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5

You cannot solve a structure with a single frame, even with perfect diffraction. The reason you need images over a large swath of angles is because the diffraction pattern is also in three dimensions, in the so-called "reciprocal space". At minimum, a 180° rotation of the crystal is needed to sweep the entire reciprocal space sphere with the plane of ...


5

There are several factors that make obtaining crystal structures from membrane proteins more difficult. In brief, nearly every stage of obtaining the structure via crystallography is more difficult. First: protein expression. Large amounts of pure, well-folded protein are required and this is much more difficult to achieve than it is with a soluble ...


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Protein structures, which can be obtained from protein crystals or from concentrated solutions of pure protein via NMR, are arguably the primary source of knowledge that we have about how genes perform their function on the molecular level. I've added a link to RCSB.org above - they write up a story on an important protein structure monthly(?) - its a ...


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Hi sorry i missed this one - not too hard for "biology" If you look at a protein crystal (or any crystal really) in an x-ray beam, it scatters lots of spots (diffraction reflections). If you look at a picture of crystalline diffraction, at larger angles from the center of the x-ray beam, the reflections get weaker and weaker and basically just stop, if the ...


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Likely not. While one can get excellent diffraction data from a high quality crystal, it would be extremely difficult to solve the phase problem. The extra angles will help constraint the solutions.


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Not by analysing a single protein. There is work with x-ray lasers. You have to take a simultaneous image of millions of proteins and use that to get a structure. It's not quite prime time. People are also doing this with electron beams in electron microscopes. These methods will reconstruct 3D models of the molecules, sometimes in states which ...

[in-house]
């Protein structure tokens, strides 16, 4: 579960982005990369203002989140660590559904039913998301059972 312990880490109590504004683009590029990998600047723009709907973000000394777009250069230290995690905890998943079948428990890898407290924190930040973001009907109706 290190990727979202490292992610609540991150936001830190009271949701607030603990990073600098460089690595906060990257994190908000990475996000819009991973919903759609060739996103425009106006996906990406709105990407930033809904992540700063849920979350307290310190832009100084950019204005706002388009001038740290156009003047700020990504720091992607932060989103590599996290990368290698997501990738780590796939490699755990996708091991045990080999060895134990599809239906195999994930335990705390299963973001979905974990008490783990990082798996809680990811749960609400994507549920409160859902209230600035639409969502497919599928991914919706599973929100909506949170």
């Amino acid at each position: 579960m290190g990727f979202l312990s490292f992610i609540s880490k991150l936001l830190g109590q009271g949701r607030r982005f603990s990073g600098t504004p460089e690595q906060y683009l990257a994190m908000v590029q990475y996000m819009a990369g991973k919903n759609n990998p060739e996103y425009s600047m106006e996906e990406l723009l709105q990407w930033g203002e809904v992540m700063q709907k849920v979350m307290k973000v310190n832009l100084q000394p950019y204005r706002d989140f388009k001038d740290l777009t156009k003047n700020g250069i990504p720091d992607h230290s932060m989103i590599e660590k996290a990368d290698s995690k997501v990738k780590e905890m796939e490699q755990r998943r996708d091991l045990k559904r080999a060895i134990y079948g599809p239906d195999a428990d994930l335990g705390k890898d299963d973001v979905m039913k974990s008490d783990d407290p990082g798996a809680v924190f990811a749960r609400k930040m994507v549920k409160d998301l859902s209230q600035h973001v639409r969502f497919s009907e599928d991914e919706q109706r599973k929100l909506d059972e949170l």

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I always wondered this myself, but the structure of a protein can end up being quite important for a number of reasons. Most relate to the fact that protein function often depends on specific domains, and while a protein may have multiple functional domains it is important for all domains to be properly aligned and constructed in three-dimensional space. ...


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In many cases they are available. One of the establishing principles of the Protein Data Bank (PDB) was to store not only the models (atomic positions and identities) of macromolecules and proteins, but also the originating X-ray data, more recently in structure factors. If the question is 'why are they giving only the structure factors and not the ...


2

Expanding on something Amory said: They are very beneficial in drug discovery. This is because it is absolutely essential that you have a structure to do any sort of molecular dynamic simulation. In the early phases of drug discovery it is cheap and easy to do these types of experiments on a computer, rather than setting up an assay for different potential ...


2

Two questions here: 1) What does the symmetry of the crystal mean? The symmetry of the unit cell is the symmetry of the crystal. Its really useful thing to know about the crystal in practice. You can always pretend that any crystal is space group P1 - with no internal symmetry. This implies half of the diffraction data is needed to get a complete set. ...


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Just Download and Install: CCP4: Software for Macromolecular Crystallography



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